• “D/FW Becoming an Immigrant Gateway” – Caroline Brettell, University Distinguished Professor of Anthropology and Ruth Collins Altshuler Director of SMU’s Dedman College Interdisciplinary Institute
  • “Gone To Texas: Immigration to the Lone Star State in the 19th Century” – Gregg Cantrell, Emma and Ralph Lowe Chair of Texas History, TCU
  • “Immigration and the Changing Face of America” – Neil Foley, Robert and Nancy Dedman Chair in History, Dedman College
  • “Visualizing the Changing Landscape of U.S. Immigration” – Kyle Walker, assistant professor of population and urban geography, TCU
  • “Managing Migration in an Era of Globalization” – James F. Hollifield, Ora Nixon Arnold Professor of International Political Economy and director of SMU’s Tower Center for Political Studies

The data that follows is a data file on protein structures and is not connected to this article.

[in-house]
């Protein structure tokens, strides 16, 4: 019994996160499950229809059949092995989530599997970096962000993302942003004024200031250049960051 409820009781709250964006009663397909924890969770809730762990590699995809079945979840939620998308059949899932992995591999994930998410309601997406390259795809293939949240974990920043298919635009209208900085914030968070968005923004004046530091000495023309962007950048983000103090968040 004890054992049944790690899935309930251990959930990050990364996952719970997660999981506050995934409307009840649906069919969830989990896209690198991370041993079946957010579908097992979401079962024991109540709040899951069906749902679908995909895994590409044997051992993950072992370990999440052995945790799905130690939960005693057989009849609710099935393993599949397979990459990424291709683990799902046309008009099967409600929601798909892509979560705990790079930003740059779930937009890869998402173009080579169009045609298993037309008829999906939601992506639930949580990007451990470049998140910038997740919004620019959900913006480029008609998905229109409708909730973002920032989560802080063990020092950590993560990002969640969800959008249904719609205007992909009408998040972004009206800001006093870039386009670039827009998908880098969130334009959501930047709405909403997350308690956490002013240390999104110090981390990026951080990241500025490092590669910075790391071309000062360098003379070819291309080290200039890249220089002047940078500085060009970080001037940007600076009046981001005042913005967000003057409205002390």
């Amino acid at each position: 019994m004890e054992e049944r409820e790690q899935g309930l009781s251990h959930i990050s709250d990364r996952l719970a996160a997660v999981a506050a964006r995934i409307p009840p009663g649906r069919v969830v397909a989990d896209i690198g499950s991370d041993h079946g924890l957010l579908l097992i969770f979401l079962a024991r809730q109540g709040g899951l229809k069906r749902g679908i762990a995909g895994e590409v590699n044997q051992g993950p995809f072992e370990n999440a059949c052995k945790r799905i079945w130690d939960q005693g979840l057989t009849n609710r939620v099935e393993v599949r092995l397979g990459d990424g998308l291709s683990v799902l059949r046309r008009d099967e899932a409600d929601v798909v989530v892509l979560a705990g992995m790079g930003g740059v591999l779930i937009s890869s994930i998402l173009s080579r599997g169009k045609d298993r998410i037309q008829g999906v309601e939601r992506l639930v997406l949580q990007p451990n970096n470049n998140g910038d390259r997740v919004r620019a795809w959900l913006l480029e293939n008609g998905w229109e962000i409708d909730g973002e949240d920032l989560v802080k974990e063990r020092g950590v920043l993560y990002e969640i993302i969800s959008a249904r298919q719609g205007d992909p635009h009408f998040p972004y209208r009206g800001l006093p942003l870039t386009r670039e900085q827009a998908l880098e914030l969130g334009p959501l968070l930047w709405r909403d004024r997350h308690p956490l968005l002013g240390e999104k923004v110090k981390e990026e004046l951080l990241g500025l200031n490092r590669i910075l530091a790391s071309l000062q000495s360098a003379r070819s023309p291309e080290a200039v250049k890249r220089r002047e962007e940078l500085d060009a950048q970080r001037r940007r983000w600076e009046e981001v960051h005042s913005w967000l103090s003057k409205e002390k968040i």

• “Immigration and the Changing Demography of Liberal Democracies” – Gary Freeman, professor of government, University of Texas-Austin

Registration, which includes a continental breakfast, lunch, parking, materials and access to the exhibit area, is $25 and can be completed online at www.oldred.org. For information, contact Shannon Page at the Old Red Museum, 214-757-1927.

Written by Kenny Ryan

September 2, 2015|Calendar Highlights, For the Record, News|

Calendar Highlights: March 29, 2011